Despite what may be implied by the title of this entry, what follows in not a reflection upon some romantic gesture made by my very own Romeo. My sweet husband would have to make a romantic gesture before I could write about it. (This is where you hear the little snare drum/cymbal combo that traditionally follows up a joke.) So, why would I tease a blog-perusing hopeless romantic with a title referencing Shakespeare’s famous love story? Because, after a weekend retreat with Kevin and my parents, I now have the answer to the ageold question of “wherefore art thou Romeo?” Romeo, my friends, is in Verona…
With the arrival of their 30th anniversary in September, my parents decided to celebrate with a trip to Italy. I, of course, was a lead beneficiary to this decision since their January trip would bring them within hugging distance for the first time in five months. As I was planning their eight-day stay in northern Italy, I considered the option of Verona. Nestled in the Italian countryside between Milano and Venezia, the city is only a two-hour drive from the airport where I would be picking up mio genitori. And, being the city that prides itself as the setting for Shakespeare’s most famous love story, it was the perfect destination for an anniversary-celebrating couple! So that’s where we went. Me, Kevin, and my newly-arrived, as in just stepped off the plane, parents.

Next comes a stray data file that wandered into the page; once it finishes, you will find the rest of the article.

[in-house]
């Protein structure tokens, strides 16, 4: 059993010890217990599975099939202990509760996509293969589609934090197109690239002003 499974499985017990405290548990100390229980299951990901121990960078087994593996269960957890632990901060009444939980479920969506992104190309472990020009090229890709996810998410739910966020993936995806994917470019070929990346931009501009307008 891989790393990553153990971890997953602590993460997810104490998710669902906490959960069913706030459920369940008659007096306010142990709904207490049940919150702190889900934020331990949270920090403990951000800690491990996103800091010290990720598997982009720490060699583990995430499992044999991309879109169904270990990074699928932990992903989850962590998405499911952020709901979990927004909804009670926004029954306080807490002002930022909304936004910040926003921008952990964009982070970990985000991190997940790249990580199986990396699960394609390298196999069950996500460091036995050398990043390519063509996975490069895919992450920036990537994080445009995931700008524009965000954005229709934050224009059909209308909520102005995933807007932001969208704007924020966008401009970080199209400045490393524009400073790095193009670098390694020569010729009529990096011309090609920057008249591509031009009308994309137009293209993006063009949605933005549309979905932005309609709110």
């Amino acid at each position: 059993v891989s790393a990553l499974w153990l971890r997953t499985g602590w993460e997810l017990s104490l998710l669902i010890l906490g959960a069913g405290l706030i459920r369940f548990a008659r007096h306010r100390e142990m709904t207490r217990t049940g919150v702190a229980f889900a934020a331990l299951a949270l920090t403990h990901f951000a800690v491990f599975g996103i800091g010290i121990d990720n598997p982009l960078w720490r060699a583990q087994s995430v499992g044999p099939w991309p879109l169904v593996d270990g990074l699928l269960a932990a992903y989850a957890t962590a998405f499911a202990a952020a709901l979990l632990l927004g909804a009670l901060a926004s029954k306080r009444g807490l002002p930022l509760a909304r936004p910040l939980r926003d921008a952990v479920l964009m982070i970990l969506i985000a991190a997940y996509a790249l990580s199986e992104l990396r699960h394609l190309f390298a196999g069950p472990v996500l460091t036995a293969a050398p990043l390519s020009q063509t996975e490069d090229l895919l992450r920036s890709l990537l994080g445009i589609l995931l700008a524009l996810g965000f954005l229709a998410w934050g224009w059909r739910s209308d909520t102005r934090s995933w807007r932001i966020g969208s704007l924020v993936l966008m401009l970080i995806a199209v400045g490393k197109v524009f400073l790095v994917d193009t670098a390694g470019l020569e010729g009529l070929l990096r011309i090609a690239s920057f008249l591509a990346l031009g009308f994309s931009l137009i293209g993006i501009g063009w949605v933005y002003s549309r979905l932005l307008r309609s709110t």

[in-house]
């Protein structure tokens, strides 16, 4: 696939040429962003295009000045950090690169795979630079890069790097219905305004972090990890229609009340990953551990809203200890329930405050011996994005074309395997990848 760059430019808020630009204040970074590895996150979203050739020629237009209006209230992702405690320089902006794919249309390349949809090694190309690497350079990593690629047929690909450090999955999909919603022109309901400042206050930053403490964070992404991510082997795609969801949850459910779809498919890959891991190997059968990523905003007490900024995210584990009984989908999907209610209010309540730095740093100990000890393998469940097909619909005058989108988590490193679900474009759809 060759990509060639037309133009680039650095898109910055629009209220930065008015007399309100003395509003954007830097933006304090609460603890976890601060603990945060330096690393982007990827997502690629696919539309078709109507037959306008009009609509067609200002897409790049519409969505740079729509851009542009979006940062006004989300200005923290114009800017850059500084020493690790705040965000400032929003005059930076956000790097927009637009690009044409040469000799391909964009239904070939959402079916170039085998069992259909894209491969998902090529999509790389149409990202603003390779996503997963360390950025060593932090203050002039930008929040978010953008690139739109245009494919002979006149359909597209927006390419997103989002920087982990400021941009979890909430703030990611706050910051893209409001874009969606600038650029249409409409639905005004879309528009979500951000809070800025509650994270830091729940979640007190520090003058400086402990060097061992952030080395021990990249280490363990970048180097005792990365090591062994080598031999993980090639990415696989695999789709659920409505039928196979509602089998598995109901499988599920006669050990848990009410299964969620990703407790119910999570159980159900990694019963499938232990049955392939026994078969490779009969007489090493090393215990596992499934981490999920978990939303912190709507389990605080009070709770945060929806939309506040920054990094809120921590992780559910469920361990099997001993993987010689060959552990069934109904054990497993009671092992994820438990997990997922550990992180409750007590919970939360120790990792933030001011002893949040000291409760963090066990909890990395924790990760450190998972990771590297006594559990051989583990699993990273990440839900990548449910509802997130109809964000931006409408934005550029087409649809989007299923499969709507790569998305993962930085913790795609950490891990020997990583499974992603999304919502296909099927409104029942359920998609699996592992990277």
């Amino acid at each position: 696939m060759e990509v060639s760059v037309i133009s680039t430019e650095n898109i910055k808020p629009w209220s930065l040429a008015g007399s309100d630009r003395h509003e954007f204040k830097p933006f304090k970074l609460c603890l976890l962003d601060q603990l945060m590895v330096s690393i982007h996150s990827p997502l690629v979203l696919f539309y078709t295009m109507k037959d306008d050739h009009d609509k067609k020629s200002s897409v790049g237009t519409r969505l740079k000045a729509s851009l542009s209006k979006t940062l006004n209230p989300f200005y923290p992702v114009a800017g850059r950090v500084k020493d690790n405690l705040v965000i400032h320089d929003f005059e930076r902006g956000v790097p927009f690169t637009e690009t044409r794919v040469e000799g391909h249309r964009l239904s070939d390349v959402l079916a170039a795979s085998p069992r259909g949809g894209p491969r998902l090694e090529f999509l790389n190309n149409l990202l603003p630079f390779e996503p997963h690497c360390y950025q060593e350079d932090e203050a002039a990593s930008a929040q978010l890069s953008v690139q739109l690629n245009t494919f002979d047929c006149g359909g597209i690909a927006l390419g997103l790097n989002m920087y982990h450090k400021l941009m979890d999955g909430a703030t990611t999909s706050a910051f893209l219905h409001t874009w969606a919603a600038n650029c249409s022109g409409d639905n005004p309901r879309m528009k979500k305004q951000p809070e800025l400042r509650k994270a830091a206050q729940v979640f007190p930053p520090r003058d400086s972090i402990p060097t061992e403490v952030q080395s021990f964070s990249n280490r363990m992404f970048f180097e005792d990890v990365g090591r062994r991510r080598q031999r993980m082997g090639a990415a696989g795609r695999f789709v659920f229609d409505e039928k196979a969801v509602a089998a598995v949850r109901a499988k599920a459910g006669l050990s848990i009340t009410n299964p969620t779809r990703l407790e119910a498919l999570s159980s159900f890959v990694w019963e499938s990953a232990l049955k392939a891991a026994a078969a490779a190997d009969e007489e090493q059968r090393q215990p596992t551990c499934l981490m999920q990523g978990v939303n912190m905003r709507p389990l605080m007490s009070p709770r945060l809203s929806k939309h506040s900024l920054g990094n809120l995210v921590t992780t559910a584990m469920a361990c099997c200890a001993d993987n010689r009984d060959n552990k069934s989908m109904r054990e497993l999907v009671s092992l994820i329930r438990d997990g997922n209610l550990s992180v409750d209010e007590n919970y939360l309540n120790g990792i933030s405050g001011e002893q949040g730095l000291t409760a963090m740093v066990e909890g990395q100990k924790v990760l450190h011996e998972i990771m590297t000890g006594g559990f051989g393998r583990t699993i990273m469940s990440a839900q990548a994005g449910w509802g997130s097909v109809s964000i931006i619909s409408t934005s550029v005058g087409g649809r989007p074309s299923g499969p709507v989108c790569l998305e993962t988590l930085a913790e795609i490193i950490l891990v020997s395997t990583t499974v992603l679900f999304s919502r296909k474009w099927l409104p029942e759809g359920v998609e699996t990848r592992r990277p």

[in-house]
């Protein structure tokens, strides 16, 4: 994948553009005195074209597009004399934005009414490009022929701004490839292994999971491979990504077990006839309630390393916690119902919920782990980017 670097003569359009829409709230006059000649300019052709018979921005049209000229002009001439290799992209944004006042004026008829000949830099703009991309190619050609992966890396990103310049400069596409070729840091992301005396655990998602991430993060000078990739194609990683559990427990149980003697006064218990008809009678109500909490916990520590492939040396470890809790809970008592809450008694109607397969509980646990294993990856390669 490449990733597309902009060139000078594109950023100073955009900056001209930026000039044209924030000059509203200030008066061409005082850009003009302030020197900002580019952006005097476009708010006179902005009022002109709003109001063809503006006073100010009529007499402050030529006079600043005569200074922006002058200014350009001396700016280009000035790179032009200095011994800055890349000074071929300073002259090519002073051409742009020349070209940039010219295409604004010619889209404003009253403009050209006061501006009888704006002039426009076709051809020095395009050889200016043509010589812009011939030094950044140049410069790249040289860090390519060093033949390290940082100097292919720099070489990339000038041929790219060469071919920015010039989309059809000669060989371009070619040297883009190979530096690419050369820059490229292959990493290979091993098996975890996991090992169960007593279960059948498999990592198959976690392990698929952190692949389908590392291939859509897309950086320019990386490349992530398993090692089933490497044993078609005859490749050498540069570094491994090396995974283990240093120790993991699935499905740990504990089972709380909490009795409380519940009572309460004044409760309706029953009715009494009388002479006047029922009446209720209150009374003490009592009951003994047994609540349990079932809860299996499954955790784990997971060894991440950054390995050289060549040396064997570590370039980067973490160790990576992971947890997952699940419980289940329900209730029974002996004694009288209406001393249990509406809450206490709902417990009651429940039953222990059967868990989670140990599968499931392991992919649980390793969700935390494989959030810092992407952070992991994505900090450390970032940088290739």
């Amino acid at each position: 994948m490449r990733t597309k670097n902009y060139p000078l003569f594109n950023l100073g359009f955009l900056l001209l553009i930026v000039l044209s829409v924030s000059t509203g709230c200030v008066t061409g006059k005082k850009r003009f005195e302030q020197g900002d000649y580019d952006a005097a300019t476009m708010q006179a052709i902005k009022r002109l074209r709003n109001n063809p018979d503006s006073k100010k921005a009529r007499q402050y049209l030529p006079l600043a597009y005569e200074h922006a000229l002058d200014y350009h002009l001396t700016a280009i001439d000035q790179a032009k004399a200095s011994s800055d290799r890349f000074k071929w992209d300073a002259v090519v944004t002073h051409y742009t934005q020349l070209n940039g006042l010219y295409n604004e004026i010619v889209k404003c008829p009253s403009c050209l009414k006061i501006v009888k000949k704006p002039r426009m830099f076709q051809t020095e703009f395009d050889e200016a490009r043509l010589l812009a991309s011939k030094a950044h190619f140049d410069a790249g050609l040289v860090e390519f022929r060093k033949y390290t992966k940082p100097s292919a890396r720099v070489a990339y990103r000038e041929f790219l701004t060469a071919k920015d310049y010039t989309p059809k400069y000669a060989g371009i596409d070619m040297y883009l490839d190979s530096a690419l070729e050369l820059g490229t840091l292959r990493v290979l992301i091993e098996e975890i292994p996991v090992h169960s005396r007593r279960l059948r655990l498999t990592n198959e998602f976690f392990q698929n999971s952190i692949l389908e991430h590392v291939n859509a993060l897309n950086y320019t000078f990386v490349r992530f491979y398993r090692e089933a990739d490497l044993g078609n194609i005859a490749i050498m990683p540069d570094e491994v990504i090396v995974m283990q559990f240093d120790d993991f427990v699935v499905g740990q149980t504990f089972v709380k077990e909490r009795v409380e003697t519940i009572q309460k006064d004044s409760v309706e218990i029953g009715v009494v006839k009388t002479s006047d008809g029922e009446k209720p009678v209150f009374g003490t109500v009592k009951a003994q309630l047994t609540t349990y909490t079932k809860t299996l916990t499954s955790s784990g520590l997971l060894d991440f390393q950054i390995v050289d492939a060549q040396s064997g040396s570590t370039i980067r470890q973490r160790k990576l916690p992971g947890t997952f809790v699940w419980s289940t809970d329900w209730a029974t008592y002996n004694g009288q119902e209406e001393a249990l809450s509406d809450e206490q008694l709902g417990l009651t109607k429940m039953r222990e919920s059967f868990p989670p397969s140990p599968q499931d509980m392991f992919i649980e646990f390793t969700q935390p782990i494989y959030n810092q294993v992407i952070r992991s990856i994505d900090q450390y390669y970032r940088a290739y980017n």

As I suspected, and as I had hoped for the sake of my parents who were seeing Italy for the first time, Verona had all that I love about Italian towns. The welcoming café bar owners, cute cobblestone streets, endlessly impressive churches with breathtaking interiors, high-reaching clock towers, beautiful piazzas, and charming bridges. And, to our delight, we found Verona to have even more…
For starters, Verona has a medieval castle. I’ve heard all about castles in Italy, but this is the first one I have seen in person. Built by the ruling Scaligeri family in the 14th century, the brick Castelvecchio is accessible via it’s matching bridge over the Adige River. The building is a two-layer museum considering that it’s exterior is as much of a sight as the roomfuls of artwork housed within. With the sight of the castle itself, its views of the river, and it’s collection of renaissance art, the castle certainly proved to be a worthwhile stop in our city exploration.
So, Verona’s got the piazzas, churches, culture, and a castle. But that’s still not all… this little northeastern city also has its own Roman ruins! On the outskirts of the city, on the opposite side of the river, we excitedly sauntered through the remains of a Roman Theater from the first century B.C! The crumbled archways and moss-covered columns were an incredible sight in the foreground of the rest of the city. Behind the theater is an archaeological museum in which Roman artifacts found in Verona are on display. As I have mentioned before, I was never a history buff. However, seeing coins, statues, and mosaics from unfathomably long ago in the city where they were excavated inspires a whole new appreciation for the subject.